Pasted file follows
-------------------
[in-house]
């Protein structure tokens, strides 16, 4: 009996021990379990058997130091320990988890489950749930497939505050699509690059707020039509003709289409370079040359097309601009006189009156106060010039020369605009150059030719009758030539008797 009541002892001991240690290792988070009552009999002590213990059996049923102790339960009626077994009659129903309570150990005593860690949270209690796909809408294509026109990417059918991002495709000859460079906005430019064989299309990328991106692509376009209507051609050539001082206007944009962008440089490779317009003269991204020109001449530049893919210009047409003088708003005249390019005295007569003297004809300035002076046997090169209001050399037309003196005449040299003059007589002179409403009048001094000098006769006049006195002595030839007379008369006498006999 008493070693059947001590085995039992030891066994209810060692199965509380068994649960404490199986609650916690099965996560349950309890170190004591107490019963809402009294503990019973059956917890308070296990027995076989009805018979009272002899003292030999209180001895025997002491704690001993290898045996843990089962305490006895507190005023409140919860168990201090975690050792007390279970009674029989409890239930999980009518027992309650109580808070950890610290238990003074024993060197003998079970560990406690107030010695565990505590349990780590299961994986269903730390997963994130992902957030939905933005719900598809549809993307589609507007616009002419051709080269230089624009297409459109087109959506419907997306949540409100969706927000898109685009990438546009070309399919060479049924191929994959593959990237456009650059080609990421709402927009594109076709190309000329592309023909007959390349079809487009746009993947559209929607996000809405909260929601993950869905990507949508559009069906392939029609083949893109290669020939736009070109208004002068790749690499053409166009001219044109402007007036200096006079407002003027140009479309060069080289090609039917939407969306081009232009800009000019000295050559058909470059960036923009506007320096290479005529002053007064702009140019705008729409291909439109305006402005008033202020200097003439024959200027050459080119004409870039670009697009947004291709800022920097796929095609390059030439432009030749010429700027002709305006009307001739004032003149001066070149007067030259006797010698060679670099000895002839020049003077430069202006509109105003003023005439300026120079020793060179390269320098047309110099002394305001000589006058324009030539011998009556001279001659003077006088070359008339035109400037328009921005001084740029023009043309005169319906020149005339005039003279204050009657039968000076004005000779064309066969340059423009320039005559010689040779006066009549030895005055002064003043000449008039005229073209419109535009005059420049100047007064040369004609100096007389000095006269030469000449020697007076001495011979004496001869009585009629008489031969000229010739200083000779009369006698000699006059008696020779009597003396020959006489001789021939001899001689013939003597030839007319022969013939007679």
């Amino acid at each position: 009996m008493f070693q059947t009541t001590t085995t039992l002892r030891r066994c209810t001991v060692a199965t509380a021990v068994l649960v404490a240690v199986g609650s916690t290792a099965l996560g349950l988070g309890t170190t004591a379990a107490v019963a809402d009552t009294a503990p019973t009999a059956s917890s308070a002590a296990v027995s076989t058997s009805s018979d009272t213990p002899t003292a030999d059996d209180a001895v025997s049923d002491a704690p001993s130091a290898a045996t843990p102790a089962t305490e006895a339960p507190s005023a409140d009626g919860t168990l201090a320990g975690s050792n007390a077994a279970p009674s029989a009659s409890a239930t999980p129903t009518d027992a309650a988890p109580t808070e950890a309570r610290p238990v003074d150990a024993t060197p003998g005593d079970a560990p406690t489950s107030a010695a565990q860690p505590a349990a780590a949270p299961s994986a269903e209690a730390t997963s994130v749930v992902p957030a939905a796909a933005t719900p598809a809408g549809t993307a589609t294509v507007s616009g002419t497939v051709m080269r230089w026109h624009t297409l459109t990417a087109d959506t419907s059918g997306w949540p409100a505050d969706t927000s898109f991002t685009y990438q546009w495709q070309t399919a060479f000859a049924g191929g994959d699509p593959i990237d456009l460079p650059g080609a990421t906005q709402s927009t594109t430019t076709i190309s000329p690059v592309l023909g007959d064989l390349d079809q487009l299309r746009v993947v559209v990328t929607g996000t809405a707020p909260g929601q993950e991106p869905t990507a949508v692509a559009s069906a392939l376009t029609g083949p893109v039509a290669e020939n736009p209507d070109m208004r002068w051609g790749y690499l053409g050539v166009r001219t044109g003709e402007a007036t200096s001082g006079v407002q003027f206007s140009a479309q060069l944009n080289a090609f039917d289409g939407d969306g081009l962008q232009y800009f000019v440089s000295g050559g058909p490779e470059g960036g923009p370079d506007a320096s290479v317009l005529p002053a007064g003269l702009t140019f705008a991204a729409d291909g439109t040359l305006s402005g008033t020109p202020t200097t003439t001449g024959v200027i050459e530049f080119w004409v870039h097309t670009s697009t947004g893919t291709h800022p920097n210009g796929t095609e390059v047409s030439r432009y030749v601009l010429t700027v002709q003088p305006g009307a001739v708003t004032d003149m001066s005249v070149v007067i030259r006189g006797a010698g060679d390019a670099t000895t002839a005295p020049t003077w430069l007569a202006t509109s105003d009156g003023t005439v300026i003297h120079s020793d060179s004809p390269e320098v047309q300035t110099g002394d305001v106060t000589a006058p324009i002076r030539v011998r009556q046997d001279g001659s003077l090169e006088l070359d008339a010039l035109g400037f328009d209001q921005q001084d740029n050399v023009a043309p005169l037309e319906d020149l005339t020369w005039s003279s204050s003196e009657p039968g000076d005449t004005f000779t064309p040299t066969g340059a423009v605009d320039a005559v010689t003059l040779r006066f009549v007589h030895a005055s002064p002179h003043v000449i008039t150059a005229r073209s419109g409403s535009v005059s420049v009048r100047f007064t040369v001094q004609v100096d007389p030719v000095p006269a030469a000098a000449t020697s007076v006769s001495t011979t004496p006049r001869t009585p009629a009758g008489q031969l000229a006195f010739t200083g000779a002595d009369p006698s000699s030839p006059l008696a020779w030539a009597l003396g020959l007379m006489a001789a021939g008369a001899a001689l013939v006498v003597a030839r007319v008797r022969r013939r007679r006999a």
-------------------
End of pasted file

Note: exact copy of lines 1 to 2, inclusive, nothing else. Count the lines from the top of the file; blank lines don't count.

[in-house]
């Protein structure tokens, strides 16, 4: 009996021990379990058997130091320990988890489950749930497939505050699509690059707020039509003709289409370079040359097309601009006189009156106060010039020369605009150059030719009758030539008797 009541002892001991240690290792988070009552009999002590213990059996049923102790339960009626077994009659129903309570150990005593860690949270209690796909809408294509026109990417059918991002495709000859460079906005430019064989299309990328991106692509376009209507051609050539001082206007944009962008440089490779317009003269991204020109001449530049893919210009047409003088708003005249390019005295007569003297004809300035002076046997090169209001050399037309003196005449040299003059007589002179409403009048001094000098006769006049006195002595030839007379008369006498006999 008493070693059947001590085995039992030891066994209810060692199965509380068994649960404490199986609650916690099965996560349950309890170190004591107490019963809402009294503990019973059956917890308070296990027995076989009805018979009272002899003292030999209180001895025997002491704690001993290898045996843990089962305490006895507190005023409140919860168990201090975690050792007390279970009674029989409890239930999980009518027992309650109580808070950890610290238990003074024993060197003998079970560990406690107030010695565990505590349990780590299961994986269903730390997963994130992902957030939905933005719900598809549809993307589609507007616009002419051709080269230089624009297409459109087109959506419907997306949540409100969706927000898109685009990438546009070309399919060479049924191929994959593959990237456009650059080609990421709402927009594109076709190309000329592309023909007959390349079809487009746009993947559209929607996000809405909260929601993950869905990507949508559009069906392939029609083949893109290669020939736009070109208004002068790749690499053409166009001219044109402007007036200096006079407002003027140009479309060069080289090609039917939407969306081009232009800009000019000295050559058909470059960036923009506007320096290479005529002053007064702009140019705008729409291909439109305006402005008033202020200097003439024959200027050459080119004409870039670009697009947004291709800022920097796929095609390059030439432009030749010429700027002709305006009307001739004032003149001066070149007067030259006797010698060679670099000895002839020049003077430069202006509109105003003023005439300026120079020793060179390269320098047309110099002394305001000589006058324009030539011998009556001279001659003077006088070359008339035109400037328009921005001084740029023009043309005169319906020149005339005039003279204050009657039968000076004005000779064309066969340059423009320039005559010689040779006066009549030895005055002064003043000449008039005229073209419109535009005059420049100047007064040369004609100096007389000095006269030469000449020697007076001495011979004496001869009585009629008489031969000229010739200083000779009369006698000699006059008696020779009597003396020959006489001789021939001899001689013939003597030839007319022969013939007679």